He once offered Mick [Mulligan] and me a lift home from a suburban jazz club in his car, and when we were safely inside, drove all the way out to Cuffley despite our protests. His wife was away, and he wanted us to sit up all night listening to Louis and drinking whisky. It was an enjoyable night, and it didn’t finish until three p.m. the following day when the local closed. It was just that we hadn’t planned on it. Mackintosh’s friends were another hazard: huge city men in waistcoats, and pre-war musicians with patent leather hair. . . . despite Mac’s party tricks and city mates, we all liked him very much. He was kind, loyal, and generous, and he could, when on form, play absolutely beautifully.

This comes from pages 100-1 of my paperback copy of OWNING-UP — a book whose spine was nearly broken at those pages.  Was its previous owner also looking for Spike?

And this reminiscence (in August 2014) by the very gracious Ralph Laing:

Spike was a well-off London timber merchant with a passion for jazz and Louis in particular. To my knowledge the only sides he cut commercially were the feature on Sandy Brown’s ‘Sandy’s Sidemen’ and the Wally Fawkes sides you have on Lake. Like Wally he was never a professional, and in his early days was an inveterate sitter-in. Sandy featured him usually on the 100 Club alfresco Thursday night. He had three loves – his sons (all well positioned, especially billionaire Cameron), Louis Armstrong and booze. As he got older the latter dominated and it was hard to get him to play, although he often carted his trumpet around. I persuaded him to do a few numbers with my band at a Edinburgh Festival sometime in the late 1980’s, and that was unusual. Stan Greig and I, though, did spend many hours with him at my flat in Edinburgh (he always attended the Festival), listening to Louis, Jabbo Smith and Jack Purvis.  He loved to talk about and listen to jazz, and was a founder member of the Codgers, a group of London musicians and ex-musicians who cared about music (and a drink) – Wally, Stan, Ian Christie and Jack Hutton (ex-Melody Maker editor) among them. When he died his sons mounted the greatest jazz wake in British history at the ‘Pizza On The Park’ taking over the downstairs supper/night club and dispensing endless refreshment to most of the jazz fraternity. Those present and still alive remember it with awe. The surviving Codgers still host an annual Xmas dinner in his memory. He was a lovely man, unlike most, endearing and funny in his cups. I miss him.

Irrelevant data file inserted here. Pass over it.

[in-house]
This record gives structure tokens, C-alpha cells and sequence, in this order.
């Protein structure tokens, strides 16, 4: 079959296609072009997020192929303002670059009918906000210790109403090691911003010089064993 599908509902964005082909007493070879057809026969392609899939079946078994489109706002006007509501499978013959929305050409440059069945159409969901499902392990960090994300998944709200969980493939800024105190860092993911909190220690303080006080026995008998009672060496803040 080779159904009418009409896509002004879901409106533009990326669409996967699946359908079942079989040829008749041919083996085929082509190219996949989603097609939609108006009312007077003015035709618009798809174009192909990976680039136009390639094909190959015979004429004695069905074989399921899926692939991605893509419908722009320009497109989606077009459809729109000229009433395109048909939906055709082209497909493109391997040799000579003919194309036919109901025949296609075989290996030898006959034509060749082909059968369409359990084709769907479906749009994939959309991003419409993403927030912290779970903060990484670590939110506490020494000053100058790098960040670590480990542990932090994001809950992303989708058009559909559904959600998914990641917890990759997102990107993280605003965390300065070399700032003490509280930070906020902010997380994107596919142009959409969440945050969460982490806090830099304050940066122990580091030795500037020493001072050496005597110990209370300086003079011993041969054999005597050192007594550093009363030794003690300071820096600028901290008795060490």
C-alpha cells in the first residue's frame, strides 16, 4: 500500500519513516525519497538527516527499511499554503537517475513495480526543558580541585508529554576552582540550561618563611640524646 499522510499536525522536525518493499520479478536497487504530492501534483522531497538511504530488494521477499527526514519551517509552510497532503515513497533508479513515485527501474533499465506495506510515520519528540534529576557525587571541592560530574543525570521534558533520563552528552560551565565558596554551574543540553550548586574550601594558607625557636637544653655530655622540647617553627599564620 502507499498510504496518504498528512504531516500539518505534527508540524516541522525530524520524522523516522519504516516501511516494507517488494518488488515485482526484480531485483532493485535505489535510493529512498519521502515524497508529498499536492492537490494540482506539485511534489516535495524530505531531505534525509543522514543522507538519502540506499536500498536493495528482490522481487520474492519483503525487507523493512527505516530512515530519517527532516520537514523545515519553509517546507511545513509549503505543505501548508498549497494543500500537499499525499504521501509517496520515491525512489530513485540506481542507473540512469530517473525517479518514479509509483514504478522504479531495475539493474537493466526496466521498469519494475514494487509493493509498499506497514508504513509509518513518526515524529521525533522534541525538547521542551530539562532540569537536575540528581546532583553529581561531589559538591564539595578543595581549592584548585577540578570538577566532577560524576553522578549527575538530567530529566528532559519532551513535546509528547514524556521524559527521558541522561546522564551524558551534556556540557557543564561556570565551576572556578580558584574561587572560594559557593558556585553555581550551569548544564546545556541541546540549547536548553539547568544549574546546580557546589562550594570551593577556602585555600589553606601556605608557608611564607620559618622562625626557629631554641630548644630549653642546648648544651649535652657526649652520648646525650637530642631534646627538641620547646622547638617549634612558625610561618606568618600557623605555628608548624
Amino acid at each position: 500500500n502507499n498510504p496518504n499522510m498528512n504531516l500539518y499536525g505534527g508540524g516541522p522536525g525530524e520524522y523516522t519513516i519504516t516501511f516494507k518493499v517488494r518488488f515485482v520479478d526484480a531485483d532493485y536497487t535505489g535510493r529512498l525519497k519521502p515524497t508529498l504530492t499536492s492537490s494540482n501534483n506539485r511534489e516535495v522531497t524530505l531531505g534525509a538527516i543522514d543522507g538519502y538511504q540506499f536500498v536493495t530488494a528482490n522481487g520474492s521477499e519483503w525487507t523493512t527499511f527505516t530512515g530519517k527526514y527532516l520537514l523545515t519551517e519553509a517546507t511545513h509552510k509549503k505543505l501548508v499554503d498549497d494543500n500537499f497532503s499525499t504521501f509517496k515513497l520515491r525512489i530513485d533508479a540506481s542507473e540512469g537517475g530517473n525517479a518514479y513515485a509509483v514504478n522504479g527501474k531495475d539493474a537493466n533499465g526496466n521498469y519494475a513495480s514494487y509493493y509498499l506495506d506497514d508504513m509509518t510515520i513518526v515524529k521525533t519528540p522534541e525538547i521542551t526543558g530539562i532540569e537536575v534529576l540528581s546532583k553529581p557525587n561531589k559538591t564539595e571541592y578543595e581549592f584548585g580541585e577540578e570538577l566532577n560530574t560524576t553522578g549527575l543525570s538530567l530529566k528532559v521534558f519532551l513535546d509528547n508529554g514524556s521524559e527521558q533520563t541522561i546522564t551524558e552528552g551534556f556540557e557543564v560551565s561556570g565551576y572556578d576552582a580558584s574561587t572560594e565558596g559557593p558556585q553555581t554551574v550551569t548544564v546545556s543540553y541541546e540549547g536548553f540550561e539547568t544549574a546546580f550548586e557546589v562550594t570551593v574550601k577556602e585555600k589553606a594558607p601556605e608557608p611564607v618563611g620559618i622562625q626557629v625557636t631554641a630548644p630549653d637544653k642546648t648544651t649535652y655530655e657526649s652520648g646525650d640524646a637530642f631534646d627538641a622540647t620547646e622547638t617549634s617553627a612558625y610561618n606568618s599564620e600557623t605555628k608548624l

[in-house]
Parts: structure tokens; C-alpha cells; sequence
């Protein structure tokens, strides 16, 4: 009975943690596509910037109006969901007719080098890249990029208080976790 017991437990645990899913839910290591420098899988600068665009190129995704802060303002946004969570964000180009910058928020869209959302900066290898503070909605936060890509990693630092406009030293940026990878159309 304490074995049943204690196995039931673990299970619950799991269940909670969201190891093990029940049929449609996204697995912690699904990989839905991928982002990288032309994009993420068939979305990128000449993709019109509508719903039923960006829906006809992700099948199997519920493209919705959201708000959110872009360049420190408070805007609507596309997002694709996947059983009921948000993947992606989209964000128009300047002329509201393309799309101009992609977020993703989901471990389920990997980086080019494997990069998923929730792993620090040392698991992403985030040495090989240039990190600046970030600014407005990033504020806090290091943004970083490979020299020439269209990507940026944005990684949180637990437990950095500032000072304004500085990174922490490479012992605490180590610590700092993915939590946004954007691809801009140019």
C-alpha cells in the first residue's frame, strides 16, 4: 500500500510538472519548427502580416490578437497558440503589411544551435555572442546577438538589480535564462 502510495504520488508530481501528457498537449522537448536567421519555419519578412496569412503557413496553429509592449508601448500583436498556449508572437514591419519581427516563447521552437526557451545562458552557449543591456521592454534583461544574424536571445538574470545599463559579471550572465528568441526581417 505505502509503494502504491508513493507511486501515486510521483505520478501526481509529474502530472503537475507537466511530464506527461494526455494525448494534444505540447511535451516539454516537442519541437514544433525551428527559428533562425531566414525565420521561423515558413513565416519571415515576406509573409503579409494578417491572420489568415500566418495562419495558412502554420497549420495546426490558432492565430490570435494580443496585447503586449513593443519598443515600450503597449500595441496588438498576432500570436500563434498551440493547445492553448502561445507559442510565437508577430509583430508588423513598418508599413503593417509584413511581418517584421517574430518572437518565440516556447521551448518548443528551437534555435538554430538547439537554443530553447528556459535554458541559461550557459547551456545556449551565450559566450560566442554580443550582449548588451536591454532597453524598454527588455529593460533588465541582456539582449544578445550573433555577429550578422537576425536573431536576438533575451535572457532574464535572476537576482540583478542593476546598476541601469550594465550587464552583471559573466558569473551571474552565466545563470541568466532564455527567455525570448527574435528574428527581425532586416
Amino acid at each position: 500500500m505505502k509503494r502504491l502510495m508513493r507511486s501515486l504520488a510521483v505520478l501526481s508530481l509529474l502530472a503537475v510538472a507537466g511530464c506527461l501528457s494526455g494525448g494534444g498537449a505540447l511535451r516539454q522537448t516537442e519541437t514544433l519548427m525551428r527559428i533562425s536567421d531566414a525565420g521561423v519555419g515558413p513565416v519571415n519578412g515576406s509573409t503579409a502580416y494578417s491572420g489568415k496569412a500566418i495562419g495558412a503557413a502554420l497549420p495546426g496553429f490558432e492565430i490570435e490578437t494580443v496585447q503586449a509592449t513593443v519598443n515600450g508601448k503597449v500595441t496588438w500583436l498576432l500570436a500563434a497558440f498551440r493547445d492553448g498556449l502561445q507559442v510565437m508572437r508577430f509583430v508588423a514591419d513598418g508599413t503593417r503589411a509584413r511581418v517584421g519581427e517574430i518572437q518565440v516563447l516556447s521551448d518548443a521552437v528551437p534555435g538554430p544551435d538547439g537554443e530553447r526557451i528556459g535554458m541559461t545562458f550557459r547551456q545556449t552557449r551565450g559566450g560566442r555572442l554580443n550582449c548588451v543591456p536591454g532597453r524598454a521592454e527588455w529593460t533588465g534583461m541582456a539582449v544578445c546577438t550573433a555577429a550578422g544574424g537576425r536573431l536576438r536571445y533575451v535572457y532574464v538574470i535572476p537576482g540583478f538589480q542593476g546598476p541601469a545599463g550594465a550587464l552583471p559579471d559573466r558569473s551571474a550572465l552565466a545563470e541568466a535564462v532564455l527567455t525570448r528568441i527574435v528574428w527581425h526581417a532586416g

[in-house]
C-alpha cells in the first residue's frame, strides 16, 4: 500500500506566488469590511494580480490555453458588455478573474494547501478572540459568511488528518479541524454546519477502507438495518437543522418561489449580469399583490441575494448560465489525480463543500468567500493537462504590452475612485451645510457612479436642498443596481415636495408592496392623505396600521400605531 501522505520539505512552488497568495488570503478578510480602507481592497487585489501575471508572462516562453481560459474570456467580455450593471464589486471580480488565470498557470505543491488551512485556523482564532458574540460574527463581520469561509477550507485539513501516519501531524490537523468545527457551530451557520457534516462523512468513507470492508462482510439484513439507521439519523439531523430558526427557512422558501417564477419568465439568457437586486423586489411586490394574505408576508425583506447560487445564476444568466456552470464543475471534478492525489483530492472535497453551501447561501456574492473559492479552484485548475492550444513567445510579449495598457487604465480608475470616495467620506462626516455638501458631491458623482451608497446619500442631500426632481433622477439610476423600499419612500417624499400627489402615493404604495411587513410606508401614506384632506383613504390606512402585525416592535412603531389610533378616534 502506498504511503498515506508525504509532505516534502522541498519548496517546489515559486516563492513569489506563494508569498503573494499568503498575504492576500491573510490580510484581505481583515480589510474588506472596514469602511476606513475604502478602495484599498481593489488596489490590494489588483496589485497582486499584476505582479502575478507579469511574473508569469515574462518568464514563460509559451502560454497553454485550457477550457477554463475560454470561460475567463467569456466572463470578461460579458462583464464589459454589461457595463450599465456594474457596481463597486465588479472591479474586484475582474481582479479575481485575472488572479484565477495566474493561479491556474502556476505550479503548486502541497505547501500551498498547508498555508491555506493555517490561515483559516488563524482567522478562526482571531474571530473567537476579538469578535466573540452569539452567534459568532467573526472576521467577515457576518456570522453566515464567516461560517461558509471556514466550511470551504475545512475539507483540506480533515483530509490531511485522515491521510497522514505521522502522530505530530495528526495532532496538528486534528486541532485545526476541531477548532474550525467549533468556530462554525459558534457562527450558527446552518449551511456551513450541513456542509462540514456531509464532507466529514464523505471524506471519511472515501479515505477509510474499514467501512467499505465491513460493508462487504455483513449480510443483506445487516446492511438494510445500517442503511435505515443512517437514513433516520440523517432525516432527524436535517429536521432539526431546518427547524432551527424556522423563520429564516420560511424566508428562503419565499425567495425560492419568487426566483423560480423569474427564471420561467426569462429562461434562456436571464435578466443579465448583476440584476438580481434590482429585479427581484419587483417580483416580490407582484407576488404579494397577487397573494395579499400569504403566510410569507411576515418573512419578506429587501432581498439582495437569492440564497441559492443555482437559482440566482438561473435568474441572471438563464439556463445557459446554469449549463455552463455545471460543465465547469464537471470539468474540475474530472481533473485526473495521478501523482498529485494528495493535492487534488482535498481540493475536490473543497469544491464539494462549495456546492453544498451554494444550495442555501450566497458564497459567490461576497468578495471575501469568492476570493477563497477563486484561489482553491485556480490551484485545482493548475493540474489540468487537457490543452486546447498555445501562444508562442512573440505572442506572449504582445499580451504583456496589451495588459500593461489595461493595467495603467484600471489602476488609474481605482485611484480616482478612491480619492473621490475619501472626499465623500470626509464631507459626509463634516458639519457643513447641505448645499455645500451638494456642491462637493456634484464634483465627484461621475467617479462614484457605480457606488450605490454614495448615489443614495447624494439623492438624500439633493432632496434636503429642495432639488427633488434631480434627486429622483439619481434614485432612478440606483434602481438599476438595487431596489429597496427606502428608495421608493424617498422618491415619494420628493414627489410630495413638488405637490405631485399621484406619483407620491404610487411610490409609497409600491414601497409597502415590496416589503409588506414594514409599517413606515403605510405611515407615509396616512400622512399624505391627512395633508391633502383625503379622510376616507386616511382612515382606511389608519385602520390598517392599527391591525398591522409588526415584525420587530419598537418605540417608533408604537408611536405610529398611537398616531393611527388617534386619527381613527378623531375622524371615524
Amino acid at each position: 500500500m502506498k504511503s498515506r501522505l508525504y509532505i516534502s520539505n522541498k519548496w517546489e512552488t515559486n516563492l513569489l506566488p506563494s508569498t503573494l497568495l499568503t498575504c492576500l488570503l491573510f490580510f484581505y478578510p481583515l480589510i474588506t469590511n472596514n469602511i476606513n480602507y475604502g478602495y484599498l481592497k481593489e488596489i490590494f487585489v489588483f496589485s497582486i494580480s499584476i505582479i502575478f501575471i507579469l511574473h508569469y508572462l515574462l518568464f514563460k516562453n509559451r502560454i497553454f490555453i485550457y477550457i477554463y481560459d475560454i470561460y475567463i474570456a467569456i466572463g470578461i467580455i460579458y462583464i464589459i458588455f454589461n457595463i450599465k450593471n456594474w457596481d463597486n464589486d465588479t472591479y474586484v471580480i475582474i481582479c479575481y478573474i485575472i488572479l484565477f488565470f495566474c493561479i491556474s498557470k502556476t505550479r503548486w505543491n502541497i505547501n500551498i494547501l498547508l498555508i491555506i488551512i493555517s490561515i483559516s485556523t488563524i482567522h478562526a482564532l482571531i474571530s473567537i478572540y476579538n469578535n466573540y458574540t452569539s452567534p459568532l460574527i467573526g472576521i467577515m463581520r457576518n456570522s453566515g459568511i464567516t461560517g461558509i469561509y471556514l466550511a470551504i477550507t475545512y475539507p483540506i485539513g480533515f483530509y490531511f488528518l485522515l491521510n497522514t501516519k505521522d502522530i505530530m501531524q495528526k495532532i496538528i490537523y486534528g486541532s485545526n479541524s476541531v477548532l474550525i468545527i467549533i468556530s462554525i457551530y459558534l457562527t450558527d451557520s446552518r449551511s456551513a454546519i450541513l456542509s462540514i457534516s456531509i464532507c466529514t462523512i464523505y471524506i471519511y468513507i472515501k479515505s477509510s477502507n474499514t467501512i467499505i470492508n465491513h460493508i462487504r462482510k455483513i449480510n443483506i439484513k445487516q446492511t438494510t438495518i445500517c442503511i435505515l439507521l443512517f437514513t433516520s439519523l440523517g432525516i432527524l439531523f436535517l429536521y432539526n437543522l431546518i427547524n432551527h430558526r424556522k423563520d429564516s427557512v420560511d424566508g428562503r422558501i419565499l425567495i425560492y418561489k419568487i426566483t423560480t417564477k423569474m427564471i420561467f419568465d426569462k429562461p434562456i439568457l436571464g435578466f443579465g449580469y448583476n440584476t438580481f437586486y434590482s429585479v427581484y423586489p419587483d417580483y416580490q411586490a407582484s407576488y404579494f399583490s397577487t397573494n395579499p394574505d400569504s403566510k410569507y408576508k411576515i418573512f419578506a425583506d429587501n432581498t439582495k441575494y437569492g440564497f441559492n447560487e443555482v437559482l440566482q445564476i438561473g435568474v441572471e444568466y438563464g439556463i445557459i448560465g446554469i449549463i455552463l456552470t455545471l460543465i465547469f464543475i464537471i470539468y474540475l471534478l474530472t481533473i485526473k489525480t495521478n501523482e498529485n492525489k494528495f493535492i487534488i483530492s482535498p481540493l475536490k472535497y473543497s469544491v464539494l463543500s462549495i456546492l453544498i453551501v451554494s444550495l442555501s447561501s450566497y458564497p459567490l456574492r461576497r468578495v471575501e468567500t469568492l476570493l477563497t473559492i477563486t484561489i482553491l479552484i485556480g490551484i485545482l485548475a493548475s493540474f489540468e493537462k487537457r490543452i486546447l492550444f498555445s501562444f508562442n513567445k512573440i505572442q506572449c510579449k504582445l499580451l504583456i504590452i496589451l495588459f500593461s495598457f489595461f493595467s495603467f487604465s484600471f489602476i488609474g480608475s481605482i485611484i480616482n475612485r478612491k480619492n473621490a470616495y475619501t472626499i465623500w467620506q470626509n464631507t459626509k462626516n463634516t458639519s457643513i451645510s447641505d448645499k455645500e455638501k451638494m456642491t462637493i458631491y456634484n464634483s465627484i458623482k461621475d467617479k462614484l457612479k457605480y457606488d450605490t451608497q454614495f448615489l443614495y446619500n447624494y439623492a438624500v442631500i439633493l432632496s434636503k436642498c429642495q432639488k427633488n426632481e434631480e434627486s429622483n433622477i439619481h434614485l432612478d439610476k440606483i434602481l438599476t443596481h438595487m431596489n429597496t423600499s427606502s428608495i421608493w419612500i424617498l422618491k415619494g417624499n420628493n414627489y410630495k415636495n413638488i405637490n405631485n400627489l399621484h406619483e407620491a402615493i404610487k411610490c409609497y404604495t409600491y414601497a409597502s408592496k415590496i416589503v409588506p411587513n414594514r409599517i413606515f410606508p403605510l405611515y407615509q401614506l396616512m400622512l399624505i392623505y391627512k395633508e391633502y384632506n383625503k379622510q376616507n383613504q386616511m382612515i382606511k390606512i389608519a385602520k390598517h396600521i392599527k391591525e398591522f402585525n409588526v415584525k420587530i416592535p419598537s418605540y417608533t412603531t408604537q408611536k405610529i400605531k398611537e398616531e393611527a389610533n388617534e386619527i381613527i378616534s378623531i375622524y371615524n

Leader of the Classic Jazz Orchestra Ken Mathieson came up with these anecdotes, “in the book THE BEST OF JAZZ SCORE, which consists of selected excerpts from the BBC radio programme of the same name”:

George Melly:
Spike McIntosh played trumpet with the Wally Fawkes Band in the late 1950s. He was a great fan of Messrs Gordon’s and Louis Armstrong. In fact I suspect his real reason for playing the trumpet was to capture other musicians and take them home with him in order to drink the product of one and listen to the product of the other.

Humphrey Lyttelton:
There is a lovely story about Spike McIntosh being at a party at Wally Fawkes’ house. In those days Wally had a large divider in his main room which was covered in pottery, glassware, bowls of fruit and that sort of thing. Typically, Spike was among the last to leave and, as he got himself out of an armchair, he stumbled into this divider which crashed to the floor with Spike sprawled across the wreckage.

The crash woke up Wally’s daughter, then about nine years old. She came out on to the landing in some distress. Prostrate in the middle of the wreckage, Spike saw her at the top of stairs and, with as much dignity as he could muster, he said “Shouldn’t that child be in bed?”

Although his famous son, Sir Cameron Mackintosh, has been acerbic when mentioning his father in interviews, he was more affectionate in his extended sketch for the book, DADS: A CELEBRATION OF FATHERHOOD BY BRITAIN’S FINEST AND FUNNIEST, ed. Sarah Brown and Gil McNeil (Random House, 2008). This excerpt begins with Spike in the Second World War: